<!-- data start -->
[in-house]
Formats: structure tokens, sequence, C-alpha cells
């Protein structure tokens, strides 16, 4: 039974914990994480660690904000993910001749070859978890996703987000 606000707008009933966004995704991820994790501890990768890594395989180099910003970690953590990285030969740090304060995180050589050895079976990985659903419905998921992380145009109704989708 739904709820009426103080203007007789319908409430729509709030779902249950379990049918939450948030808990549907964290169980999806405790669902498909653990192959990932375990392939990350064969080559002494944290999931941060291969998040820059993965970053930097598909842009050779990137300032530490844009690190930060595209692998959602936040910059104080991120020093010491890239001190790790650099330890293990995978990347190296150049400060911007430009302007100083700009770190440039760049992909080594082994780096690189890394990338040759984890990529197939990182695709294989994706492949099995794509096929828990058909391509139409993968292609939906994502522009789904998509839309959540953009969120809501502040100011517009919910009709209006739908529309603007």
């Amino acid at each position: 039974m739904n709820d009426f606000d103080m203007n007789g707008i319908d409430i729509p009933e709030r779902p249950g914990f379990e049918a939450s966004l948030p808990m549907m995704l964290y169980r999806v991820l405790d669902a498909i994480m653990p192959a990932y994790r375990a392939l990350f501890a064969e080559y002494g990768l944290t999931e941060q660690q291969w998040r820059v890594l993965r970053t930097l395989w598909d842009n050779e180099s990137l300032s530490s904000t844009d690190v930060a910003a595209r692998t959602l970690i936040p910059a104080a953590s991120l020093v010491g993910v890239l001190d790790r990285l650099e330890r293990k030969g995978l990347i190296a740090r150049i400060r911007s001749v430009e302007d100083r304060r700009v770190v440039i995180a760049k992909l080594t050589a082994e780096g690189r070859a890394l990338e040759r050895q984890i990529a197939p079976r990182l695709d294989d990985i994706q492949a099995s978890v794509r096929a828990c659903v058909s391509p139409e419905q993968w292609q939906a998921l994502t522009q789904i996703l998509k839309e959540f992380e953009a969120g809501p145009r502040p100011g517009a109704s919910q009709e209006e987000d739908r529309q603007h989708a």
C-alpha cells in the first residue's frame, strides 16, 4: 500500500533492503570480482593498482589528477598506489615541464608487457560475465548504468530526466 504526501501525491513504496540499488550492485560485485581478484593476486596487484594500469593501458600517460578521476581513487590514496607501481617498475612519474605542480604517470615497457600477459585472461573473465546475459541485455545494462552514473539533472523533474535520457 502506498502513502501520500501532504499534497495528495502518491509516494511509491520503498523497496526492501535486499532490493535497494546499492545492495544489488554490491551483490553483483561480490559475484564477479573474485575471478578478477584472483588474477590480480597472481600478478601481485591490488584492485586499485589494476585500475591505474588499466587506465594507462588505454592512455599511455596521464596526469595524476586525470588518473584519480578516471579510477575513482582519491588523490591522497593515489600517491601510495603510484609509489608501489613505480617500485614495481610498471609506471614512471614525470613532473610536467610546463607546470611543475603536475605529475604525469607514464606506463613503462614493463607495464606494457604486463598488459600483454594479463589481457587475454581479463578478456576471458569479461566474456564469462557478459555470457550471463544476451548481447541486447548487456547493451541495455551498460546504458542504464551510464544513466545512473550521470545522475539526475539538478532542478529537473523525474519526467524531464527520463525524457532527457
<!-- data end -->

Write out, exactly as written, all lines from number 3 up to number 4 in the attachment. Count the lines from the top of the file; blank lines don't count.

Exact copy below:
């Protein structure tokens, strides 16, 4: 039974914990994480660690904000993910001749070859978890996703987000 606000707008009933966004995704991820994790501890990768890594395989180099910003970690953590990285030969740090304060995180050589050895079976990985659903419905998921992380145009109704989708 739904709820009426103080203007007789319908409430729509709030779902249950379990049918939450948030808990549907964290169980999806405790669902498909653990192959990932375990392939990350064969080559002494944290999931941060291969998040820059993965970053930097598909842009050779990137300032530490844009690190930060595209692998959602936040910059104080991120020093010491890239001190790790650099330890293990995978990347190296150049400060911007430009302007100083700009770190440039760049992909080594082994780096690189890394990338040759984890990529197939990182695709294989994706492949099995794509096929828990058909391509139409993968292609939906994502522009789904998509839309959540953009969120809501502040100011517009919910009709209006739908529309603007």
């Amino acid at each position: 039974m739904n709820d009426f606000d103080m203007n007789g707008i319908d409430i729509p009933e709030r779902p249950g914990f379990e049918a939450s966004l948030p808990m549907m995704l964290y169980r999806v991820l405790d669902a498909i994480m653990p192959a990932y994790r375990a392939l990350f501890a064969e080559y002494g990768l944290t999931e941060q660690q291969w998040r820059v890594l993965r970053t930097l395989w598909d842009n050779e180099s990137l300032s530490s904000t844009d690190v930060a910003a595209r692998t959602l970690i936040p910059a104080a953590s991120l020093v010491g993910v890239l001190d790790r990285l650099e330890r293990k030969g995978l990347i190296a740090r150049i400060r911007s001749v430009e302007d100083r304060r700009v770190v440039i995180a760049k992909l080594t050589a082994e780096g690189r070859a890394l990338e040759r050895q984890i990529a197939p079976r990182l695709d294989d990985i994706q492949a099995s978890v794509r096929a828990c659903v058909s391509p139409e419905q993968w292609q939906a998921l994502t522009q789904i996703l998509k839309e959540f992380e953009a969120g809501p145009r502040p100011g517009a109704s919910q009709e209006e987000d739908r529309q603007h989708a």